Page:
But this time was third time lucky in Memphis, and not just because of the port.
While most people headed out to have pancakes with mom yesterday, Memphis battled flooding from the Mississippi River that's expected to reach 48 feet on Wednesday, according to the National Weather Service. However, downtown Memphis hotels are safe and open for business.
We called the Holiday Inn Select Downtown Memphis to see how it was faring, and the front desk said that downtown, which is perched on a bluff, isn't affected at all. "I'm not even wearing a swimsuit or anything," the front desk clerk joked.
There's a lot that lures travelers to Memphis: the city's rich music scene—it was the birthplace of rock 'n' roll and soul music, after all—the finger-lickin' good barbecue and the jumping nightlife on Beale Street are just a few. If you want to go South for the winter, here are Memphis hotel options for every budget.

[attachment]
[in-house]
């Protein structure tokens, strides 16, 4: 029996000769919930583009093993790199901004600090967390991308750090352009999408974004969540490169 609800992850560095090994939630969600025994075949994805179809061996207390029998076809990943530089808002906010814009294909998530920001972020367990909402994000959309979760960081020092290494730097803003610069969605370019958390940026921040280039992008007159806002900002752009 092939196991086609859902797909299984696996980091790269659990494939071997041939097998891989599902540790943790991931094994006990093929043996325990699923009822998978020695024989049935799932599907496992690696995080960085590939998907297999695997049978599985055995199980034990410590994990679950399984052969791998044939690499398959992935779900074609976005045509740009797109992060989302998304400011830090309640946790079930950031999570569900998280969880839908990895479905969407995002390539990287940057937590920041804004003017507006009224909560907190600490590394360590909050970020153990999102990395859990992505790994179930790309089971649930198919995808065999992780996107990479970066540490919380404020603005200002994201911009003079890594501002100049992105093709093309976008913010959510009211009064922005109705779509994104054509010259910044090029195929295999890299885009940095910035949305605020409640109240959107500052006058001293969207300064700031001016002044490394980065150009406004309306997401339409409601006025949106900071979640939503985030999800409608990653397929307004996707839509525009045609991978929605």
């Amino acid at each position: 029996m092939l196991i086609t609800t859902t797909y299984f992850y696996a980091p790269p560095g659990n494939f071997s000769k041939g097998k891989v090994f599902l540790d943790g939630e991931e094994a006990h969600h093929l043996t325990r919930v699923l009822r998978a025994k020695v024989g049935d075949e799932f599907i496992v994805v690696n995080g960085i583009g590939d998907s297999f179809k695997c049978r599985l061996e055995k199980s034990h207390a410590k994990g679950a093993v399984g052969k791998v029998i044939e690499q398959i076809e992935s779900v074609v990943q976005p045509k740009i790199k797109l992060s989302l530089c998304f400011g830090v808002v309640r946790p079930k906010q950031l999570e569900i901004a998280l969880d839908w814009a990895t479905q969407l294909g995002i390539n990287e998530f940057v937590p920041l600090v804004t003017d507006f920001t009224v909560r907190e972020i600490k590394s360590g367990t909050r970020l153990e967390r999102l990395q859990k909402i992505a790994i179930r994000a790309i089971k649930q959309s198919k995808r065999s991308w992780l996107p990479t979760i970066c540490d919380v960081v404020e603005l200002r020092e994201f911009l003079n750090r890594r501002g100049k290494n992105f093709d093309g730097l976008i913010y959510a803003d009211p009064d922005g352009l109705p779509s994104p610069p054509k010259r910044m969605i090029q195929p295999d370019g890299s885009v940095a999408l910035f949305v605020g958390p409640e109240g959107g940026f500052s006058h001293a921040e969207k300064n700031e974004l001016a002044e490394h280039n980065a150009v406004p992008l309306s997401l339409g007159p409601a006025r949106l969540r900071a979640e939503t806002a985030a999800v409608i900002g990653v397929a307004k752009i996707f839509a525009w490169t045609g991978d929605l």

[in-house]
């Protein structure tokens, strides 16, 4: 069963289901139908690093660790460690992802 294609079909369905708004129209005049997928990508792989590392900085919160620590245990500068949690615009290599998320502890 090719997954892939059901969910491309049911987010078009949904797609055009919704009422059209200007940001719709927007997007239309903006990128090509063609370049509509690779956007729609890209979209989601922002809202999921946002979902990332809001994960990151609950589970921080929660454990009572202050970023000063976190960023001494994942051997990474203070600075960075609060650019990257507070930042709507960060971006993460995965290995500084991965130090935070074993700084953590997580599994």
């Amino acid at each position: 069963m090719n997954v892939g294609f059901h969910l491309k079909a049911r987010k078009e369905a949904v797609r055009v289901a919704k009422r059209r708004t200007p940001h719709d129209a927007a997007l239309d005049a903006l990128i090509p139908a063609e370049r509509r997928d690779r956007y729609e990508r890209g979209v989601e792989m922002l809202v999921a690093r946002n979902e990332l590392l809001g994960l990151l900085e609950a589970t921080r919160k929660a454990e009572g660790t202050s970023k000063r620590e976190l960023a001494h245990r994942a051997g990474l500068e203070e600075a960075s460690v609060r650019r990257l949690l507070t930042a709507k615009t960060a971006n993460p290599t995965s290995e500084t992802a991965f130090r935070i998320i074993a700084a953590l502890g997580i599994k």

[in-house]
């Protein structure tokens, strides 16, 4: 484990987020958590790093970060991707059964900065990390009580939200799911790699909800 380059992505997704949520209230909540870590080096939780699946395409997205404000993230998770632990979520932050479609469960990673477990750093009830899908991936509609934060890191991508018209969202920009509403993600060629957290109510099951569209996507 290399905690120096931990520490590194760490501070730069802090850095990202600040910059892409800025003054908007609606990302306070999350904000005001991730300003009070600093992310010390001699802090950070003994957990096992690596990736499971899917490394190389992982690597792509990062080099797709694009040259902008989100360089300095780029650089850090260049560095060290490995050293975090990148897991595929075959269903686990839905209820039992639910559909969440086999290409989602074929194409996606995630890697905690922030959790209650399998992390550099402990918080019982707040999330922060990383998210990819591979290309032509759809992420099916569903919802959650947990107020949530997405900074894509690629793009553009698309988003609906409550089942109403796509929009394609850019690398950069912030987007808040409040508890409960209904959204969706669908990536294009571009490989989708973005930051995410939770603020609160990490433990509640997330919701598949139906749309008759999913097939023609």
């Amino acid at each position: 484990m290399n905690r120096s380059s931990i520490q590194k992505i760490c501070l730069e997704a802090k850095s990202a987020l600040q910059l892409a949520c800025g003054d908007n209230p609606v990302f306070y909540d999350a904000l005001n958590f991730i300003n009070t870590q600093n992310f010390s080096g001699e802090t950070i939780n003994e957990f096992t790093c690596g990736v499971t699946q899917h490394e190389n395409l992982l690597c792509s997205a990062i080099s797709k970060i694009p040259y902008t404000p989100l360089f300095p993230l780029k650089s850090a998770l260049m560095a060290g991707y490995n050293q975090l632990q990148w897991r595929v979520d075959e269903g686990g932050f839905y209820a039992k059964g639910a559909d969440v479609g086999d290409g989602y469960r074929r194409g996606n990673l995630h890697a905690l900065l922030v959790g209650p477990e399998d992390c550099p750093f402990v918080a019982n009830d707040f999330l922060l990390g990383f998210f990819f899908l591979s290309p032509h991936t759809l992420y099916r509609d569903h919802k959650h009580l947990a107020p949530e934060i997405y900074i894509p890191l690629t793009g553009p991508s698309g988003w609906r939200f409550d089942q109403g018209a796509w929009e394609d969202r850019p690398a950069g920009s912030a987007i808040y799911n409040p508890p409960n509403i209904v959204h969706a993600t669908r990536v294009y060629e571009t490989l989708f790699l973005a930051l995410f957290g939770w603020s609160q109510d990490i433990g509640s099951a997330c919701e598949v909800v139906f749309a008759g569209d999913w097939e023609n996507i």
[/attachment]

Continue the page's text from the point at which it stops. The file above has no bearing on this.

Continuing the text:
See our three hotel picks after the jump.
Last week, we found ourselves on an unplanned Easter road trip and ended up in Memphis on Good Friday. Having paid our Graceland dues, we decided to shack up for the night, and soon realized that the town was pretty full for the weekend.
Our options? The Peabody had a double room for $200, but the Benchmark had one going for $130. The lobby looked a little worn but the staff were nice, we were tired, and we hadn't seen the warnings on TripAdvisor so we gave it a go.
Cubicle Dreamin' is a feature in which we ask the hotel mavens to take some time out of their busy work day, surf the Internet, and tell us what hotel they wish they could beam themselves to right that very second--all on the slave driving companies dime, of course. Oh, like these people aren't surfing aimlessly anyway--at least now their purposeless clicking will be cobbled together into useful hotel stories--we hope. Have a destination hotel you are just dying to leave your cube for? Send the story our way.